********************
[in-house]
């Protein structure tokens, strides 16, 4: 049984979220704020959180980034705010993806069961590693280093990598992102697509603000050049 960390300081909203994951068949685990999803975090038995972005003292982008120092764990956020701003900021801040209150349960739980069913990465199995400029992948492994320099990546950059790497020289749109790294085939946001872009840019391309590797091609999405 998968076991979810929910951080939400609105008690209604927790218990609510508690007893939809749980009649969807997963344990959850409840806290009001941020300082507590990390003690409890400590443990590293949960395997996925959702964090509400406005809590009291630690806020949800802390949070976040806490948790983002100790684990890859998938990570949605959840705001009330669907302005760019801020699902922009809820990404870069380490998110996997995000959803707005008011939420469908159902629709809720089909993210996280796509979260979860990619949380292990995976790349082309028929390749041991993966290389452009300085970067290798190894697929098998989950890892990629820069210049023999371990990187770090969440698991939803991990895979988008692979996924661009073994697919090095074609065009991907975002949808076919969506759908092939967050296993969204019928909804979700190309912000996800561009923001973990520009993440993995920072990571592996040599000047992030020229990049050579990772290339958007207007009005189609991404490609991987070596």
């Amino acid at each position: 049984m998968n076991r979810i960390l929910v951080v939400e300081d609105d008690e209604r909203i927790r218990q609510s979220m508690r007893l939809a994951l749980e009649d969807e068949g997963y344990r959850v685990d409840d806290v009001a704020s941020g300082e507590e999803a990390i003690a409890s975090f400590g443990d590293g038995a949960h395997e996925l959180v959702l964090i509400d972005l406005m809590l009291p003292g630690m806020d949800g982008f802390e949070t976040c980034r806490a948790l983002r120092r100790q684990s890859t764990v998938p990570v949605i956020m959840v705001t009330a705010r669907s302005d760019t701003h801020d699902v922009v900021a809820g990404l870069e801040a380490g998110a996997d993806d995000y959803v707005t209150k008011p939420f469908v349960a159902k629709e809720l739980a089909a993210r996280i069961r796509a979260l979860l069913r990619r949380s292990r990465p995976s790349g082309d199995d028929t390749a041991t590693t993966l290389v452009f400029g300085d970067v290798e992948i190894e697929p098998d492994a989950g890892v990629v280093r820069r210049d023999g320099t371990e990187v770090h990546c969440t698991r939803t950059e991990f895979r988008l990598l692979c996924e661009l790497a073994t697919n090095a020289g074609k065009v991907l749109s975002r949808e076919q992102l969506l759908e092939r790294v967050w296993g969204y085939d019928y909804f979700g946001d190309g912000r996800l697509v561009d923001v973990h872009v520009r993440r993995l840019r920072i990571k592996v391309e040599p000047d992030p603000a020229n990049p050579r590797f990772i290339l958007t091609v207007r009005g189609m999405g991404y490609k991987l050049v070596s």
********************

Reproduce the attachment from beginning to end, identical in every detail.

[in-house]
């Protein structure tokens, strides 16, 4: 049984979220704020959180980034705010993806069961590693280093990598992102697509603000050049 960390300081909203994951068949685990999803975090038995972005003292982008120092764990956020701003900021801040209150349960739980069913990465199995400029992948492994320099990546950059790497020289749109790294085939946001872009840019391309590797091609999405 998968076991979810929910951080939400609105008690209604927790218990609510508690007893939809749980009649969807997963344990959850409840806290009001941020300082507590990390003690409890400590443990590293949960395997996925959702964090509400406005809590009291630690806020949800802390949070976040806490948790983002100790684990890859998938990570949605959840705001009330669907302005760019801020699902922009809820990404870069380490998110996997995000959803707005008011939420469908159902629709809720089909993210996280796509979260979860990619949380292990995976790349082309028929390749041991993966290389452009300085970067290798190894697929098998989950890892990629820069210049023999371990990187770090969440698991939803991990895979988008692979996924661009073994697919090095074609065009991907975002949808076919969506759908092939967050296993969204019928909804979700190309912000996800561009923001973990520009993440993995920072990571592996040599000047992030020229990049050579990772290339958007207007009005189609991404490609991987070596």
């Amino acid at each position: 049984m998968n076991r979810i960390l929910v951080v939400e300081d609105d008690e209604r909203i927790r218990q609510s979220m508690r007893l939809a994951l749980e009649d969807e068949g997963y344990r959850v685990d409840d806290v009001a704020s941020g300082e507590e999803a990390i003690a409890s975090f400590g443990d590293g038995a949960h395997e996925l959180v959702l964090i509400d972005l406005m809590l009291p003292g630690m806020d949800g982008f802390e949070t976040c980034r806490a948790l983002r120092r100790q684990s890859t764990v998938p990570v949605i956020m959840v705001t009330a705010r669907s302005d760019t701003h801020d699902v922009v900021a809820g990404l870069e801040a380490g998110a996997d993806d995000y959803v707005t209150k008011p939420f469908v349960a159902k629709e809720l739980a089909a993210r996280i069961r796509a979260l979860l069913r990619r949380s292990r990465p995976s790349g082309d199995d028929t390749a041991t590693t993966l290389v452009f400029g300085d970067v290798e992948i190894e697929p098998d492994a989950g890892v990629v280093r820069r210049d023999g320099t371990e990187v770090h990546c969440t698991r939803t950059e991990f895979r988008l990598l692979c996924e661009l790497a073994t697919n090095a020289g074609k065009v991907l749109s975002r949808e076919q992102l969506l759908e092939r790294v967050w296993g969204y085939d019928y909804f979700g946001d190309g912000r996800l697509v561009d923001v973990h872009v520009r993440r993995l840019r920072i990571k592996v391309e040599p000047d992030p603000a020229n990049p050579r590797f990772i290339l958007t091609v207007r009005g189609m999405g991404y490609k991987l050049v070596s």